Bombardier Inc. cautioned that private-aircraft prices will remain under pressure as it posted a wider-than-expected loss, adding to Chief Executive Officer Alain Bellemare’s burdens as he tries to turn around Canada’s largest aerospace company.
“The business-jet market will stay soft for a while,” Bellemare said in an interview Friday. “There will come a time where it will start to get better. We just don’t know when.”
Shrinking demand for corporate planes--typically Bombardier’s most profitable business--is weighing on Bellemare as he works to increase profit and cash flow. He took over last year following delays in the development of the C Series commercial jet, which entered service last month--about 2 1/2 years after the initial target.
Bombardier swung to an adjusted loss of 6 cents a share in the second quarter, the company reported in a statement. Analysts had predicted a loss of 5 cents, according to the average of estimates compiled by Bloomberg. Revenue dropped 6.7% from a year earlier to $4.31 billion, compared with an average estimate of $4.18 billion.
The Montreal-based company’s Class B shares fell 1.8% to C$1.96 at 1:59 p.m. in Toronto while Canada’s benchmark S&P/TSX Composite Index rose 0.8%. The planemaker’s stock had gained 49 percent this year through Thursday.
“The business-jet end markets have weakened in the past three months,” said Cameron Doerksen, a National Bank Financial analyst. Still, “from my perspective, the quarter was pretty much in line with expectations, with a few positives. Cash use was better, and the margins in business jets were better.”
Oversupply of private jets has been particularly problematic for models with fewer seats, Bellemare said on a call with analysts. While sales of Bombardier’s smallest product, the Lear 75, improved in the latest quarter, the company is attempting to assess how to “best position” the plane. The planemaker cut production of its Global 5000 and 6000 business jets last year, and delayed entry into service of another model by two years as sales of large private planes dropped.
Any further output cutbacks in business aircraft would amount to “fine tuning,” and would likely target the Lear 75, Bellemare said Friday. Second-quarter earnings before interest and taxes in the business-jet unit jumped 78% to $212 million.
“We are at the right level on the production side,” Bellemare said. “We have flexibility. We can go down a little bit, we can go up a little bit. We’re trying to be aggressive on the cost side.”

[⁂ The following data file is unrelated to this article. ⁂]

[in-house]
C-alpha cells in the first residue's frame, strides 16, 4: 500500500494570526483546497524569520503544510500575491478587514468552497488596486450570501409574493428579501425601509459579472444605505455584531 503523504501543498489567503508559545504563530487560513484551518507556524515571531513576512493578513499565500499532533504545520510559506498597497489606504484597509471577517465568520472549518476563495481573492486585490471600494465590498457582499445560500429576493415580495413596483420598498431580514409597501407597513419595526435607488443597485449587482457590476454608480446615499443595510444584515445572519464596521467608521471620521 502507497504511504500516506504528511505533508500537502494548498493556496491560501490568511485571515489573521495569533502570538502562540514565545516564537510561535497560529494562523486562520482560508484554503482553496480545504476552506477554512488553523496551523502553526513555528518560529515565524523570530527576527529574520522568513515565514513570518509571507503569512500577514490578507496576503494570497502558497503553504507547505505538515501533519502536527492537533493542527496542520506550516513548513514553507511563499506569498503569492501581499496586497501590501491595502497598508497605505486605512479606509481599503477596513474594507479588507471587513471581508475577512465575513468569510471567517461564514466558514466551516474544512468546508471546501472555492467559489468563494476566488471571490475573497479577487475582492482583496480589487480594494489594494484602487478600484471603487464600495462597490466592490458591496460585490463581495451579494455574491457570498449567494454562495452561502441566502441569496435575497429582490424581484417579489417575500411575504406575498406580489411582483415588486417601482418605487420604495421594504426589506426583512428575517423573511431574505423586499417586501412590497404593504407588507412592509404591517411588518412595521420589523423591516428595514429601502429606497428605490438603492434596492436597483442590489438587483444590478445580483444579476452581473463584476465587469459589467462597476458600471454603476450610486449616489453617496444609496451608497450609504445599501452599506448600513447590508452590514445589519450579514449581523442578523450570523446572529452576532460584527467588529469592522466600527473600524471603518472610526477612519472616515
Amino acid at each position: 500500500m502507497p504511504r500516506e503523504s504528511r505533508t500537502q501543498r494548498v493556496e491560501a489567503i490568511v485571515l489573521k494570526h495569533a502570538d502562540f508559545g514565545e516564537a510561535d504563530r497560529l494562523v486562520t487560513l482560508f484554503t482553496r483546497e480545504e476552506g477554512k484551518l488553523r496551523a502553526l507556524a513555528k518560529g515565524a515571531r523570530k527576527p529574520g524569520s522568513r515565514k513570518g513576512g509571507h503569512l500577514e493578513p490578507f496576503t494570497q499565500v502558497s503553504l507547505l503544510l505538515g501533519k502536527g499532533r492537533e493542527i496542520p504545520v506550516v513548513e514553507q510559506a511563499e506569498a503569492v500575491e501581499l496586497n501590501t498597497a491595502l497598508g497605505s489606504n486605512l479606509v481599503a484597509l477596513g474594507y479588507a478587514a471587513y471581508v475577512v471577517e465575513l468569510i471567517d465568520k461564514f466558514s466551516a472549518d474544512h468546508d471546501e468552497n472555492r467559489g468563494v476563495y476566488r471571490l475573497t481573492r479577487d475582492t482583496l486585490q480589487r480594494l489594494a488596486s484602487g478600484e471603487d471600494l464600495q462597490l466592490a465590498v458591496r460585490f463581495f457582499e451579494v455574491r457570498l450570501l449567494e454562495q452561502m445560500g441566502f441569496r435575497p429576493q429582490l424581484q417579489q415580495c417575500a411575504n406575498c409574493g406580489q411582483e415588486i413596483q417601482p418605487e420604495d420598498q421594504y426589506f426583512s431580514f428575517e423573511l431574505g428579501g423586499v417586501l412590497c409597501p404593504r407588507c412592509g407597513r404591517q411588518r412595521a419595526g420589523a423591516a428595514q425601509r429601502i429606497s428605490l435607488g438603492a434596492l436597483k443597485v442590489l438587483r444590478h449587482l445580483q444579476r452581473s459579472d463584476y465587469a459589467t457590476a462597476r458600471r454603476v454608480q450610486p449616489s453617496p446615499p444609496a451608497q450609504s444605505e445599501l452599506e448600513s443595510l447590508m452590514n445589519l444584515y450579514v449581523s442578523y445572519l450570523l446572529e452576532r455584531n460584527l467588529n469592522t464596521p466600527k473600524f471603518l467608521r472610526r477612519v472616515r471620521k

Despite the weak business-jet demand, Bombardier maintained its full-year forecasts of $16.5 billion to $17.5 billion in revenue and $200 million to $400 million in EBIT. The company also stuck by its prediction of spending $1 billion to $1.3 billion of free cash flow.
The planemaker spent $490 million of free cash flow in the second quarter, after burning through $808 million a year earlier. The figure is a key variable for analysts, who had predicted Bombardier would spend $623 million in the latest quarter.
C Series Output
Increased C Series production contributed to a $586 million loss before interest and taxes at Bombardier’s commercial aircraft unit, the company said. That compares with a year-earlier loss of $10 million.
“The development phase of the C Series is now done, and from a cash consumption standpoint this is going to be a tailwind for us,” Bellemare said. Bombardier expects to build 12 to 15 units of the jet this year, climbing to about 30 to 40 next year.
Bombardier’s adjusted results for the latest quarter exclude a provision of $492 million stemming from 127 C Series purchase agreements, including 75 aircraft that Delta Air Lines Inc. agreed to buy in April.
Bombardier’s net loss according to generally accepted accounting principles was $490 million, or 24 cents a share, compared with net income of $125 million, or 6 cents, a year earlier.